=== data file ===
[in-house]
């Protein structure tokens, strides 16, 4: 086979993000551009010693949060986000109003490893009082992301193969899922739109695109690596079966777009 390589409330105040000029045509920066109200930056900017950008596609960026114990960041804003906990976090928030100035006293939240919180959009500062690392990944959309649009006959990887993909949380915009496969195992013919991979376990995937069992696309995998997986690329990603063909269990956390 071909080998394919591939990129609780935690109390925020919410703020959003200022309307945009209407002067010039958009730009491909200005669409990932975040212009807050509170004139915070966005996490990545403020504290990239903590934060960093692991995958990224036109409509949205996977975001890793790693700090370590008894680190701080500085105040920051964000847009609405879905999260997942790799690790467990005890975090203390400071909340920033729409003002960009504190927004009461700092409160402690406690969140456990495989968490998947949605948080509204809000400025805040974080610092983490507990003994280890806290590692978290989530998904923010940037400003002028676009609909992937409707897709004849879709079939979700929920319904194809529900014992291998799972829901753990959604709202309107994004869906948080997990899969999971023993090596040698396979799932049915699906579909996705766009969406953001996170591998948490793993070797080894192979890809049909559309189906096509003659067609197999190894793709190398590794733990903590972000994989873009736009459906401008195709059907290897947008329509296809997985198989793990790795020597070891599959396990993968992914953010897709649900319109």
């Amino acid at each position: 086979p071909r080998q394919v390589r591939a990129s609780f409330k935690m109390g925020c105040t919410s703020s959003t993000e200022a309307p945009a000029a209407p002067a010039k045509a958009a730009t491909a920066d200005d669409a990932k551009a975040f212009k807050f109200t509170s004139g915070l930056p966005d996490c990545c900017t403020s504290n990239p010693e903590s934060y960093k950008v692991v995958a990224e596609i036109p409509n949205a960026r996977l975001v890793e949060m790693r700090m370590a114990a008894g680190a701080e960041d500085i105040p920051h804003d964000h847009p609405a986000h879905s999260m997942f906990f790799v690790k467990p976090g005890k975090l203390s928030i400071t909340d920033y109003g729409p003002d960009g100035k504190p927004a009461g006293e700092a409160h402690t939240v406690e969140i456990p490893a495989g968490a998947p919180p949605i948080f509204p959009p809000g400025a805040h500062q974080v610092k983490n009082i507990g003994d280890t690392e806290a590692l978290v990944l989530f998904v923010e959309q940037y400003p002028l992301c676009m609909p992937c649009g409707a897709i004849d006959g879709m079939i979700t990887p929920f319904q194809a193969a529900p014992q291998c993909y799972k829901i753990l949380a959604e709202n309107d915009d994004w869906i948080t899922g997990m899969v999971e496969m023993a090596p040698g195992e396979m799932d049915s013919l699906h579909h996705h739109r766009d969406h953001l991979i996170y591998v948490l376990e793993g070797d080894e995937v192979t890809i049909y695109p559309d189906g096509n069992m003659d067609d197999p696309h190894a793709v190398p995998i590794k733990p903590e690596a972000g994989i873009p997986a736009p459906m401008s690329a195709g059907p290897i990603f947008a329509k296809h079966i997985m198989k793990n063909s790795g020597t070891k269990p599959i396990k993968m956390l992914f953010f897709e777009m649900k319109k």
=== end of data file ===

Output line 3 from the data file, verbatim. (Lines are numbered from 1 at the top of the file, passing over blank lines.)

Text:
């Amino acid at each position: 086979p071909r080998q394919v390589r591939a990129s609780f409330k935690m109390g925020c105040t919410s703020s959003t993000e200022a309307p945009a000029a209407p002067a010039k045509a958009a730009t491909a920066d200005d669409a990932k551009a975040f212009k807050f109200t509170s004139g915070l930056p966005d996490c990545c900017t403020s504290n990239p010693e903590s934060y960093k950008v692991v995958a990224e596609i036109p409509n949205a960026r996977l975001v890793e949060m790693r700090m370590a114990a008894g680190a701080e960041d500085i105040p920051h804003d964000h847009p609405a986000h879905s999260m997942f906990f790799v690790k467990p976090g005890k975090l203390s928030i400071t909340d920033y109003g729409p003002d960009g100035k504190p927004a009461g006293e700092a409160h402690t939240v406690e969140i456990p490893a495989g968490a998947p919180p949605i948080f509204p959009p809000g400025a805040h500062q974080v610092k983490n009082i507990g003994d280890t690392e806290a590692l978290v990944l989530f998904v923010e959309q940037y400003p002028l992301c676009m609909p992937c649009g409707a897709i004849d006959g879709m079939i979700t990887p929920f319904q194809a193969a529900p014992q291998c993909y799972k829901i753990l949380a959604e709202n309107d915009d994004w869906i948080t899922g997990m899969v999971e496969m023993a090596p040698g195992e396979m799932d049915s013919l699906h579909h996705h739109r766009d969406h953001l991979i996170y591998v948490l376990e793993g070797d080894e995937v192979t890809i049909y695109p559309d189906g096509n069992m003659d067609d197999p696309h190894a793709v190398p995998i590794k733990p903590e690596a972000g994989i873009p997986a736009p459906m401008s690329a195709g059907p290897i990603f947008a329509k296809h079966i997985m198989k793990n063909s790795g020597t070891k269990p599959i396990k993968m956390l992914f953010f897709e777009m649900k319109k």